Saturday, August 08, 2015

Kamaishi triathlon, a long trip to a little race

We made the pilgrimage to Kamaishi in Iwate Prefecture for the first revival of the olympic distance triathlon since the tsunami in 2011. A five hour voyage by Shinkansen and car, but it was worth the journey. The Kamaishi people are warm and welcoming and dazzled us with their energy. The heat was an issue though, despite the fact that Kamashi is some 500k north of Tokyo.

A little background on Kamaishi: It's a medium-sized coastal town known for its fish and steel factories. The town is directly exposed to the Pacific Ocean, so on March 11, 2011, it was devastated by the Tsunami. The town has a long history of dealing with tsunamis, and fortunately most lives were spared. But the physical and economic damage was immense. Rieko and Mike Trees set up a charity in 2011 and have been going back every year to help out. I thought it would be good to participate in this charity race of sorts. Mike couldn't make it this time, but Rieko, big Mika, and little Meeks all showed up and collected trophies.

I also have a soft spot for Kamaishi as it was my first triathlon ever back in 2004. Rieko and Mike also coerced me to go up 11 years ago. Some things don't change.

It was good fun to compare my performance with 11 years ago. I didn't have a blog or Facebook back than, but I remember it distinctly. I thought that I swam well, but was hugely disappointed to see almost no bikes on the racks at the T1 area. I spent most of the bike passing the slow swimmers and bikers, felt really fast on the run, but was far behind anyone competitive.

Swim: This time around my swim was about 5 minutes faster. The swim is in a protected harbor with no wake at all. I lined up in the front near Rieko, hoping to draft off of her, which was a mistake. I got swamped by aggressive guys in the 2nd and 3rd row. At about 100 meters in, someone punched the back of my head. That was the hardest I've ever been hit in a swim. I felt woozy and slowed, swam conservatively the rest of the way, using breast stroke every 20 strokes. Still my swim was 25 minutes, about 1 minute off a PB. In T1, all the bikes were still in the rack by my area, jogging my memory of 2004.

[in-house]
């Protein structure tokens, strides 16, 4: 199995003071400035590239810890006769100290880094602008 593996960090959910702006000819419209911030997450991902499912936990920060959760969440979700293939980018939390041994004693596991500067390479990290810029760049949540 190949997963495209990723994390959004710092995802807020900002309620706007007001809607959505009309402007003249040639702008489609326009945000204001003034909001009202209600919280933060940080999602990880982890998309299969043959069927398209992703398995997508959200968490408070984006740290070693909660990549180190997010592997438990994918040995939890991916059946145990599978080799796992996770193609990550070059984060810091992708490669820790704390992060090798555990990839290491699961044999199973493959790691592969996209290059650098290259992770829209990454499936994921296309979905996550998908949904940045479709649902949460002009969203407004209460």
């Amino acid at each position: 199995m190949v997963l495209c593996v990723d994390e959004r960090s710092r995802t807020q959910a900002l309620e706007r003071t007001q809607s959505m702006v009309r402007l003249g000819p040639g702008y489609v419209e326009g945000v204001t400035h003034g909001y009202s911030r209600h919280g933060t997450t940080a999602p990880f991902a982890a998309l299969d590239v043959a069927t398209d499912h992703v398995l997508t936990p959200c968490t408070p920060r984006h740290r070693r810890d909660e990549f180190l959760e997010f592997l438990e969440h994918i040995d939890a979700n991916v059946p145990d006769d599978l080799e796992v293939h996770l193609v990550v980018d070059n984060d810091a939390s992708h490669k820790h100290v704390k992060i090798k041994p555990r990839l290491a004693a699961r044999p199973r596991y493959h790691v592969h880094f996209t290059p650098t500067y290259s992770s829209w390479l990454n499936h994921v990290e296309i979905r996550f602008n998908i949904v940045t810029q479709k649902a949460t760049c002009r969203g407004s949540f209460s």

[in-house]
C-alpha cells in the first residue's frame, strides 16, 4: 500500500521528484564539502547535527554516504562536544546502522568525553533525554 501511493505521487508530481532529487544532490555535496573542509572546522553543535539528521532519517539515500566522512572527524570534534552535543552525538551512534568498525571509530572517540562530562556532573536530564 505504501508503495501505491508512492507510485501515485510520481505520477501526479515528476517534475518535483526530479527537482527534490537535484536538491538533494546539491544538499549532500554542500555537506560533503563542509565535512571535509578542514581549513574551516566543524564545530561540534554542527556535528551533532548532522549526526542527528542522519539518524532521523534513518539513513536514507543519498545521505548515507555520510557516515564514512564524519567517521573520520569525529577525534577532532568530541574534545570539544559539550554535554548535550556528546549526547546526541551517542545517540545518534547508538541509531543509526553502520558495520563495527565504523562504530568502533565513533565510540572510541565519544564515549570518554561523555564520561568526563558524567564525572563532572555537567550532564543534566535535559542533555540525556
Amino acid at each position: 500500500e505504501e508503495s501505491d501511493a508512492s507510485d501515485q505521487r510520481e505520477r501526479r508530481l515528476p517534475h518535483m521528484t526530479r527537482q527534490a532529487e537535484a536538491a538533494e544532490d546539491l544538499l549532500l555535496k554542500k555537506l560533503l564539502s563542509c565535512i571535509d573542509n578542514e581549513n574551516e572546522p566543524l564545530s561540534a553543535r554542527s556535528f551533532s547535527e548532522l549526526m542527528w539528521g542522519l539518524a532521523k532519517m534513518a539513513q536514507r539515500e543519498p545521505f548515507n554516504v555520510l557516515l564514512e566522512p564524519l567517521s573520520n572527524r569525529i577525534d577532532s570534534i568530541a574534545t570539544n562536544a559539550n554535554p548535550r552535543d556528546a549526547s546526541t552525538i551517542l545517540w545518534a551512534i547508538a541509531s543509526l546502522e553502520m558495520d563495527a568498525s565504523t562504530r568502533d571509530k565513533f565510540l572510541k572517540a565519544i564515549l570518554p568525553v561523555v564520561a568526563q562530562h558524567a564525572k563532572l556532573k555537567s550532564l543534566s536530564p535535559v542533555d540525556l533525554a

Bike: Still there was work to be done. This year the bike course was 26k despite the "olympic distance" billing. A big curvy hill inland for 13k and back. Compared to 2004, there was hardly anyone on the road but 16 fast swimmers including Rieko, a few relay guys, and the pros. I passed 5-6 bikers, saw Rieko a minute in front with her cheshire cat smile. After a few more passes, a young guy wobbled by me. I traded places with him with 1k to go, finished the bike in 45:46 not including transition, about 34.8 kph. Considering the hills in the first section, I was happy with that time.

Bike course here:

Run: It was getting super hot by the 10 am run start. I wasn't feeling super duper anymore but tried to accelerate to 4 minute pace. That did not happen so settled in at 4:30 pace. The run is a simple 4 x 2.5k course along the coast. There isn't much to see but plenty of Kamaishi folk to pump you up with water, sport drink, hoses, and cheer. It is fun to see everyone you know the course. Rieko and Mika traded pleasantries the entire run. There is also a longish 200 meter tunnel that is rather cool, so I used the tunnel to accelerate. I pulled in at 41 minutes and change.

I was 13th overall out of 170 age groupers and 4th in the 40's age group. Only 1 older guy finished in front of me, a great improvement from 11 years ago.

Many thanks to Rieko for organizing. We stayed at a deluxe Horaikan ryokan right on the beach near the swim start. Great to see Akiko and her husband Itaru, who drove up from Sendai.

1 comment:

Deeks said...